Realistic DX-160

Realistic DX-160

Central Electronics "Multiphase Exciter Model 20-A" transmitter

Central Electronics “Multiphase Exciter Model 20-A” transmitter

Yaesu FT-101EX transceiver and accessories

Yaesu FT-101EX transceiver and accessories

Collins R-388/URR receiver

Collins R-388/URR receiver

Drake R8 receiver

Drake R8 receiver

Johnson Viking Ranger transmitter

Johnson Viking Ranger transmitter

A selection of MFJ single-band QRP (low power) CW-only transceivers and a vintage Heathkit SWR bridge

A selection of MFJ single-band QRP (low power) CW-only transceivers and a vintage Heathkit SWR bridge

At the event, I hadn’t noticed how many of the vintage receivers were made by Hallicrafters.

Hallicrafters "Sky Buddy"

Hallicrafters “Sky Buddy”

Hallicrafters HT-32A transmitter

Hallicrafters HT-32A transmitter

Hallicrafters SX-101 receiver

Hallicrafters SX-101 receiver

Hallicrafters SX-111 receiver

Hallicrafters SX-111 receiver

Hallicrafters SX-99 receiver

Hallicrafters SX-99 receiver

Heathkit DX-100 (bottom) and Hallicrafters HT-37 transmitters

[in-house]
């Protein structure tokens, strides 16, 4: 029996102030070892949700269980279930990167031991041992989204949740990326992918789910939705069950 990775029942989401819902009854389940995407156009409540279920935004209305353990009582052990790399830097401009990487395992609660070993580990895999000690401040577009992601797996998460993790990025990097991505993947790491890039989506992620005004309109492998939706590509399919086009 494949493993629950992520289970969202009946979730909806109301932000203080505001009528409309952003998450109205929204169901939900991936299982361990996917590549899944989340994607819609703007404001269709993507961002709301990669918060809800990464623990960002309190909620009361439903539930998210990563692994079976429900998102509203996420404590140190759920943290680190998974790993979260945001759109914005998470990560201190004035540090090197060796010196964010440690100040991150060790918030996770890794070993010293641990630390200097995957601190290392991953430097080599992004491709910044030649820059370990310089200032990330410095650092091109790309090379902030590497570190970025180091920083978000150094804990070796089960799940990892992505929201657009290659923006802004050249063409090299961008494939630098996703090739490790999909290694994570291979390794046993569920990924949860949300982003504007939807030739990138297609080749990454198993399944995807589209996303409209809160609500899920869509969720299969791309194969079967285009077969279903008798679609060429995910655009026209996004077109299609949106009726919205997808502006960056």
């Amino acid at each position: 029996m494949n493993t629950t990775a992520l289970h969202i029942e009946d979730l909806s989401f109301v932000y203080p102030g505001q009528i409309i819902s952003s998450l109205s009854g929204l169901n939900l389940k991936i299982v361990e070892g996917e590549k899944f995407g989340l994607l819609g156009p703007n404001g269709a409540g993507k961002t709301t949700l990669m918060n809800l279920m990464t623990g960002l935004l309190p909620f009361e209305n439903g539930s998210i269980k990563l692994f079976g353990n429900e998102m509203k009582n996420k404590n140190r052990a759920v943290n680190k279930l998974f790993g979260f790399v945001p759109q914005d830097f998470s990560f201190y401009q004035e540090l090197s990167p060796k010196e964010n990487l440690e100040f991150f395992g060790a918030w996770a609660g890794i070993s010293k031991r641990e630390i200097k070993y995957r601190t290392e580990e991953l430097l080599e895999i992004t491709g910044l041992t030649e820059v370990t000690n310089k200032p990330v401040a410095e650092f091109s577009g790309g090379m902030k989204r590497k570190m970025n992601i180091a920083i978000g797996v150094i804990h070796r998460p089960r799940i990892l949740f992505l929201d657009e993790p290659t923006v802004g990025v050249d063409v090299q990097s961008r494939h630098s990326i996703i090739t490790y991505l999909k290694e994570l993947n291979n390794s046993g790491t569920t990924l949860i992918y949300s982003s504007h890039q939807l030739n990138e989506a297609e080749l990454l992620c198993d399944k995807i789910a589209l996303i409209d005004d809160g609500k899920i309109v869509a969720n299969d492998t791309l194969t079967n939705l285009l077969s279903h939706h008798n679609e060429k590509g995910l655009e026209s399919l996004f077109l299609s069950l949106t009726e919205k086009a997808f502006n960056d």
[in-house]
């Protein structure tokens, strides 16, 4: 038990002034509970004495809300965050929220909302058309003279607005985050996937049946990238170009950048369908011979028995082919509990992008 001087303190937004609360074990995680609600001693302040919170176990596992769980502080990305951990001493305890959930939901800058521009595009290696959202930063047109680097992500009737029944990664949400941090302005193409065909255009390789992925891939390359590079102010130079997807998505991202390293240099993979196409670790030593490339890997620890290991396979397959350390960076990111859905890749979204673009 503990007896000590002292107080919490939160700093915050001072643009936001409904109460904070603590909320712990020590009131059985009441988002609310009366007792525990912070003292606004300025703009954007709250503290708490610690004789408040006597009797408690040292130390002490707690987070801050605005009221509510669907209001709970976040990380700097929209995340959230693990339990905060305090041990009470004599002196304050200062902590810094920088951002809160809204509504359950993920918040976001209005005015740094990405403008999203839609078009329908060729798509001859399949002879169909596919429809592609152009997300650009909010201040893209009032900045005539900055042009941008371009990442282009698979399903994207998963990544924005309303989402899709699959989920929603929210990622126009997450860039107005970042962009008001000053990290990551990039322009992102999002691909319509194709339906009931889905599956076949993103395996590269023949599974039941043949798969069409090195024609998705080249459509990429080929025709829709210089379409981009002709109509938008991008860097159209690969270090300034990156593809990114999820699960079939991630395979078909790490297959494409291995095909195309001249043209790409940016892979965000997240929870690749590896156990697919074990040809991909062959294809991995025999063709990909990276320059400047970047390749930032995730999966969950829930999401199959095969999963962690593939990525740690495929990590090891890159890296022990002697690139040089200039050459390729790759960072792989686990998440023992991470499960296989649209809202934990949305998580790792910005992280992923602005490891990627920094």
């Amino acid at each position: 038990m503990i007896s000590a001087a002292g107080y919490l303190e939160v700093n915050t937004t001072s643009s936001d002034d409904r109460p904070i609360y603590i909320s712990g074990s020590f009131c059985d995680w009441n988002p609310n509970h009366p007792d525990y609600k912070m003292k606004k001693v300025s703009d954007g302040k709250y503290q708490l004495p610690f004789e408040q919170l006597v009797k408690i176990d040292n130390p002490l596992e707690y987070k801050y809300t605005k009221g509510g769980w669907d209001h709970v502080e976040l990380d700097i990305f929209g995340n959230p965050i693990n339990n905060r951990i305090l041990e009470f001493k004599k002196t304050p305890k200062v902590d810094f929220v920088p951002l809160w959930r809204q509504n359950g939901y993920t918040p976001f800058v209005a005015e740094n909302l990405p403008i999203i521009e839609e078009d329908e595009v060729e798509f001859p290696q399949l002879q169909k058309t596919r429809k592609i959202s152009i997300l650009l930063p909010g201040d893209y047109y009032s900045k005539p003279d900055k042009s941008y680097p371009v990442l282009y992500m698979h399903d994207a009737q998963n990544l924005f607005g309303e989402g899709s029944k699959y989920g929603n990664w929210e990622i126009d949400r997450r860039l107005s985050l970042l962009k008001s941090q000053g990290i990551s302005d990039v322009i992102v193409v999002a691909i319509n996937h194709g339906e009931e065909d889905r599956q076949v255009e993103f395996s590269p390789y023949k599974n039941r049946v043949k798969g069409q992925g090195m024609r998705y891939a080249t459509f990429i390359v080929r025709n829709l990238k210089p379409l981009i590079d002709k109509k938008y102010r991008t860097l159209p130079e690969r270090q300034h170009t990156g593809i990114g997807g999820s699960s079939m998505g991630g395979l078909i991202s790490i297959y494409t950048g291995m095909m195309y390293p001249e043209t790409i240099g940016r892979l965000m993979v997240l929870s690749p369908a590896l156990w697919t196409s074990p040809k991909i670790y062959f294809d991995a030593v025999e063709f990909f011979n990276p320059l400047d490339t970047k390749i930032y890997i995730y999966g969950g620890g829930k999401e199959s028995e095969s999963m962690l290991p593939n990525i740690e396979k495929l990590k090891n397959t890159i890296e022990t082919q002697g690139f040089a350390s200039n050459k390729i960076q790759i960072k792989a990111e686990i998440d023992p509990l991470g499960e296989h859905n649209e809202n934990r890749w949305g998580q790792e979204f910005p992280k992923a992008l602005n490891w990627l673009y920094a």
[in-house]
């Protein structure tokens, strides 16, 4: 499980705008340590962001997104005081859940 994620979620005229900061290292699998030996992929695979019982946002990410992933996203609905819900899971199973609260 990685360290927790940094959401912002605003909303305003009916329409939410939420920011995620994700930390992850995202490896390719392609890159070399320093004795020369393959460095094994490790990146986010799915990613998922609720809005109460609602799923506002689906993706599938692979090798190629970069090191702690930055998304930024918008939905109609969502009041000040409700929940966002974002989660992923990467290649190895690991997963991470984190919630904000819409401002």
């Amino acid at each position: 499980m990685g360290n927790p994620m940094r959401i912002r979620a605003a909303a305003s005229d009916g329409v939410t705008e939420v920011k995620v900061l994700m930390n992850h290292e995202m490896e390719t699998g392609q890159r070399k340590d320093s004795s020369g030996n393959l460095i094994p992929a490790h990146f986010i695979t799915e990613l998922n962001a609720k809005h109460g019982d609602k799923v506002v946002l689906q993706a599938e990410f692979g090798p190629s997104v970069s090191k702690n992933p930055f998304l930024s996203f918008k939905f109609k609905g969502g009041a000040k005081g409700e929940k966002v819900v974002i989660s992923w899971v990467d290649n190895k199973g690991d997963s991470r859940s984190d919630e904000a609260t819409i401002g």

Heathkit DX-100 (bottom) and Hallicrafters HT-37 transmitters

And while not a radio, this is certainly vintage and is very pretty—and it was for sale.

1966 Chevrolet pickup-truck (it was for sale)

1966 Chevrolet pickup-truck (it was for sale)

1966 Chevrolet pickup-truck (it was for sale)

1966 Chevrolet pickup-truck (it was for sale)

1966 Chevrolet pickup-truck (it was for sale)

1966 Chevrolet pickup-truck (it was for sale)

 

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Boat Anchor Tuesday: Hallicrafters S-40B and SX-100

Many thanks to SWLing Post contributor, Chris Peters, who shares the above photo for Boat Anchor Tuesday and writes:

I was lucky enough to recently pick up both these familiar faces for $150.

Hallicrafters S-40B and SX-100

Both are in decent shape but are due for a recap and alignment.

Wow–both of these are classic sets, Chris! After a recap and alignment, I think you’ll especially be impressed with the performance that SX-100 delivers! Thank you for sharing!

Post readers: If you’d like to share a photo of your boat anchor on Boat Anchor Tuesdaysimply send me an email with the photo and a short description. I’ll put it in the pipeline to publish!

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Boat Anchor Tuesday: National HRO-50T

Many thanks to SWLing Post contributor, Price Kagey, who shares the following photo for Boat Anchor Tuesday and writes:

“My wonderful HRO-50T. I have replaced all tubes and now need to start on capacitors and resistors.”

What a beautiful radio, Price!  Once you’ve re-capped and replaced the resistors in this girl, you’ll have a phenomenal receiver. I’m a sucker for those HRO dials! Thank you for sharing!

Post readers: If you’d like to share a photo of your boat anchor on Boat Anchor Tuesday, simply send me an email with the photo and a short description. I’ll put it in the pipeline to publish!